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Raf Simons Spring/Summer 2022 SS22
Raf Simons Spring/Summer 2022Photography by Paul Phung

Raf Simons Offers “Flashes of Future Romance in a World Full of Noise”

The clothes in Raf Simons’ Spring/Summer 2022 collection had meaning, depth, vision and soul, writes Alexander Fury

Lead ImageRaf Simons Spring/Summer 2022Photography by Paul Phung

“Flashes of future romance in a world full of noise.” How’s that for a collection title? That was the moniker Raf Simons gave to his Spring/Summer 2022 collection – oddly, his first own-label catwalk show on the Paris womenswear schedule, and the first official in-person unveiling of his now dual men’s and women’s lines.

Simons has always been obsessed with youth: “I have always thought – and will never change my mind – that children and kids, youth, are our future,” he told me a few years ago. So, flashes of the future would inevitably, for Simons, lead back to youth. But the fascinating thing about this collection was that it was, actually, neither young nor old, grown-up or adolescent. It felt, rather, as if it was growing up, as if the collection itself was caught in a compelling in-between phase, with the dynamic energy of shifting, evolving life.

I spoke with Simons a few days before the show. He talked about ideas of past, of future, references to history – a smock-like dress, worn by men and women alike, recalled 17th-century underwear; a hat halfway between a soft beret and baseball cap was like something drawn from a Bruegel painting (“I’m obsessed with Bruegel,” Simons said). And even the back of white collared-and-cuffed dress shirts, like those worn by city bankers, wound up resembling the sack-back dresses of 18th-century ladies, intentionally or not. This synthesis of different elements, fragments from present-day memories and the distant past, somehow wound up looking not retrograde but forward-thinking. Especially when Simons began toying with fundamental messages around the clothes we wear, the functions they serve, and what they make of us. Blazers and skirts cut boxy and wide – like school uniforms, bought too big for kids to grow into – were printed with graphics that resembled band T-shirts, blurring together the well-behaved student and the rebellious tear-away into one person. Which, of course, they often can be – you grow out of one identity and into another, and vice versa. Here, you saw them both.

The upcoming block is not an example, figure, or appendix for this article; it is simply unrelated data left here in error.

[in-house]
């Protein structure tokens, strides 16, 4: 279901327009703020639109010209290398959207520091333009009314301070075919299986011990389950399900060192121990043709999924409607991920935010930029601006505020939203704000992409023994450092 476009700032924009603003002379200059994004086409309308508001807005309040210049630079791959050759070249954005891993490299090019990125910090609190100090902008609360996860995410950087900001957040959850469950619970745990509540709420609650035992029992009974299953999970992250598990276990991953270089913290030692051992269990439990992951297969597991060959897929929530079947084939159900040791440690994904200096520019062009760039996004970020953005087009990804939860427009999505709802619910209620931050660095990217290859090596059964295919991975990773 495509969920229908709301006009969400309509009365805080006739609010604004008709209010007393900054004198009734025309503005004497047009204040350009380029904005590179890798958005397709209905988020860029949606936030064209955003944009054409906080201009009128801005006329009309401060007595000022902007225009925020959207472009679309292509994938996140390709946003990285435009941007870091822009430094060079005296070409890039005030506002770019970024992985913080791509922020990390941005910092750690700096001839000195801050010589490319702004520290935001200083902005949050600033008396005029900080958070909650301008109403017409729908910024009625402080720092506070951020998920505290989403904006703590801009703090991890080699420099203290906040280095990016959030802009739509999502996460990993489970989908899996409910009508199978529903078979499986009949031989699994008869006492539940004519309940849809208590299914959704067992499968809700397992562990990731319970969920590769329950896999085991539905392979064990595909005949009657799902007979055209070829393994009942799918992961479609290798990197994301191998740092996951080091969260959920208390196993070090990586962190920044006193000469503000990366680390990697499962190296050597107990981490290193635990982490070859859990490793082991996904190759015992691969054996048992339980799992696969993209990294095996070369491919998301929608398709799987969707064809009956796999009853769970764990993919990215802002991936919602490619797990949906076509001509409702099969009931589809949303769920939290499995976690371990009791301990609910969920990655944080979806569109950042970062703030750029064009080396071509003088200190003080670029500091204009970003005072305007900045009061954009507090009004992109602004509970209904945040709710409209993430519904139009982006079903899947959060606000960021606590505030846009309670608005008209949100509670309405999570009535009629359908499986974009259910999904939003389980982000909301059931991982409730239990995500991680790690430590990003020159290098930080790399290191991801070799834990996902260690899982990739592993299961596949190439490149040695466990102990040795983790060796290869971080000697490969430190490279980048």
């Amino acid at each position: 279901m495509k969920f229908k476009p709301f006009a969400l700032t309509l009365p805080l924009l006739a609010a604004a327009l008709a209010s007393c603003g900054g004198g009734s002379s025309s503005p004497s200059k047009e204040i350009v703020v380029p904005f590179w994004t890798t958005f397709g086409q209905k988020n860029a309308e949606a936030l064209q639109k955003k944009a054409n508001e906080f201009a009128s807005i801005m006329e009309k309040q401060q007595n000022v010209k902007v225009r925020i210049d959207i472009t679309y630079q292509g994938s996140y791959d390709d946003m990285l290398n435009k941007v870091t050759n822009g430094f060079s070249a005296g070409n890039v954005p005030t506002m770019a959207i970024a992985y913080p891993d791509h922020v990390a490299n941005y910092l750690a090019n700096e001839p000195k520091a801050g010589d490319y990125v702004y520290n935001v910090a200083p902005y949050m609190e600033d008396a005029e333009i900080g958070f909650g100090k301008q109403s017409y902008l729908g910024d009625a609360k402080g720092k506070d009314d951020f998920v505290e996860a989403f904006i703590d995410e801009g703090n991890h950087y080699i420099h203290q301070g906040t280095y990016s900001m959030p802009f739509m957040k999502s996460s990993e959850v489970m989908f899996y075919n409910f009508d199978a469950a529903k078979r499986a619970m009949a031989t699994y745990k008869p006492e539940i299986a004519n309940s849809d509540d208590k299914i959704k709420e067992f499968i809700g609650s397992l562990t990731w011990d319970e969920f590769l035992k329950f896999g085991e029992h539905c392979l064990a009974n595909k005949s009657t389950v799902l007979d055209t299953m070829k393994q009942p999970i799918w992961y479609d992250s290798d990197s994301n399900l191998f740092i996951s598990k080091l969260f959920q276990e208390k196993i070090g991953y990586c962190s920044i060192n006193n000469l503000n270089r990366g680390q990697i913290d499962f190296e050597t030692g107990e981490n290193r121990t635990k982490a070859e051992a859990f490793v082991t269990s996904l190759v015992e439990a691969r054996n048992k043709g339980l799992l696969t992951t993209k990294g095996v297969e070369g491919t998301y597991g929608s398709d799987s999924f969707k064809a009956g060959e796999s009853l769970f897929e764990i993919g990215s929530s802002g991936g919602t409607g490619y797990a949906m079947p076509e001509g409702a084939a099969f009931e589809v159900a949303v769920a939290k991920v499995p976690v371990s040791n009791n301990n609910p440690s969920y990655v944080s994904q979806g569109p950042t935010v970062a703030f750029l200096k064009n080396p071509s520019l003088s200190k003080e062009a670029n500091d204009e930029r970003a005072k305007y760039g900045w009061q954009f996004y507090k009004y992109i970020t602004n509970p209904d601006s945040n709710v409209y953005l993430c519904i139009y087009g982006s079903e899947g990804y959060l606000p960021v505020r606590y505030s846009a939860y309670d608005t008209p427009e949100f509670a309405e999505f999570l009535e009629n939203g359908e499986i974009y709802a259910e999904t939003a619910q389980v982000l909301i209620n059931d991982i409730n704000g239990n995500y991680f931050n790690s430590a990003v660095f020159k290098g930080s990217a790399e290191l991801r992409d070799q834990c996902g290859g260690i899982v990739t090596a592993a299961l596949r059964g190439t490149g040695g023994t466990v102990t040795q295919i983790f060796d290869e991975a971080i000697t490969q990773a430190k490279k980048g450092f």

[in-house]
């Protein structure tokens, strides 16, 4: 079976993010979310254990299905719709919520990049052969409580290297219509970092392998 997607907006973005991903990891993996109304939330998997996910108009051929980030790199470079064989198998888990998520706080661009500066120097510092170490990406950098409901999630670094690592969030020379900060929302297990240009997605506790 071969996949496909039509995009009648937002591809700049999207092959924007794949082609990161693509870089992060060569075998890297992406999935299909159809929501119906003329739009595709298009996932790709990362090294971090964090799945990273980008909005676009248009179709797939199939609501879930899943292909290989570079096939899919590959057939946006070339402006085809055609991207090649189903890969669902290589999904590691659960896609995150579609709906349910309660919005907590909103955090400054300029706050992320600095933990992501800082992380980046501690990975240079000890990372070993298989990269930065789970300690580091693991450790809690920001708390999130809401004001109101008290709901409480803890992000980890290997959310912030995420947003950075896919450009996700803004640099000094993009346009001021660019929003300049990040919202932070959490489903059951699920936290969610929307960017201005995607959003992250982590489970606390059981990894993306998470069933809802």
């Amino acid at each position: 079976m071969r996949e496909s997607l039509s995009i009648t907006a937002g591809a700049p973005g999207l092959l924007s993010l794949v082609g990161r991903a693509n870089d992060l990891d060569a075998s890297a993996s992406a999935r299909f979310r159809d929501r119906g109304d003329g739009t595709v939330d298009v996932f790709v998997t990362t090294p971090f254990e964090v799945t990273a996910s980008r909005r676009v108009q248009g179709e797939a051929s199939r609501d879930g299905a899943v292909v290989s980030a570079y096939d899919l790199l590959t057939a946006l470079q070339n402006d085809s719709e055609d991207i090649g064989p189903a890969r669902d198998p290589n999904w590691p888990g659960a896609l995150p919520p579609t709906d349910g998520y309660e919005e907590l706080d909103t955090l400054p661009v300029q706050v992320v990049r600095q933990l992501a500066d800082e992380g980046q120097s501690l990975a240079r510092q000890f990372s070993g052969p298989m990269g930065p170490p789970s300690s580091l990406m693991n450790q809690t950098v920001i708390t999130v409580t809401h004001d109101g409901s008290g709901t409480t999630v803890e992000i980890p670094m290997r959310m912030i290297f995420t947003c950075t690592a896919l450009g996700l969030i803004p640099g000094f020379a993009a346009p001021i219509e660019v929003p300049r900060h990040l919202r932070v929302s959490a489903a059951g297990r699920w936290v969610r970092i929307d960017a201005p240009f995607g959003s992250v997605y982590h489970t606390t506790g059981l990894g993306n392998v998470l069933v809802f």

You could get wrapped up in what was fresh and new here – what was desirable and different, like all that tailoring that somehow managed not to feel stuffy or precious, and men in skirts which, for the first time perhaps ever, looked believable. Maybe that’s also due to the shifting eye of our times, but I digress. What was more compelling was what was beneath and beyond the clothes, expressions of youth – an awkwardness, a strength and vulnerability, a maturity and innocence. The paradoxes of growing up. “Flashes of future romance in a world full of noise” were some of the words Simons embroidered on labels, affixed to garments are varied and various points – sleeves across the neck. But this collection seemed to be, at least in part, about a resolute eschewing of those labels society is so keen to place on kids – not least boy or girl. Simons guessed that over half the collection comprised the same garments for men and women, albeit perhaps shortened. He found it fascinating, he said, that an outfit could be completely transformed by the context of its wearer: that that smock-like dress on a man could look gothy and edgy, and on a woman the epitome of couture.

So these were clothes for rule-makers and rule breakers, for old and young. They had meaning, depth and vision. They had soul. Honestly, the best label that describes that is Raf Simons.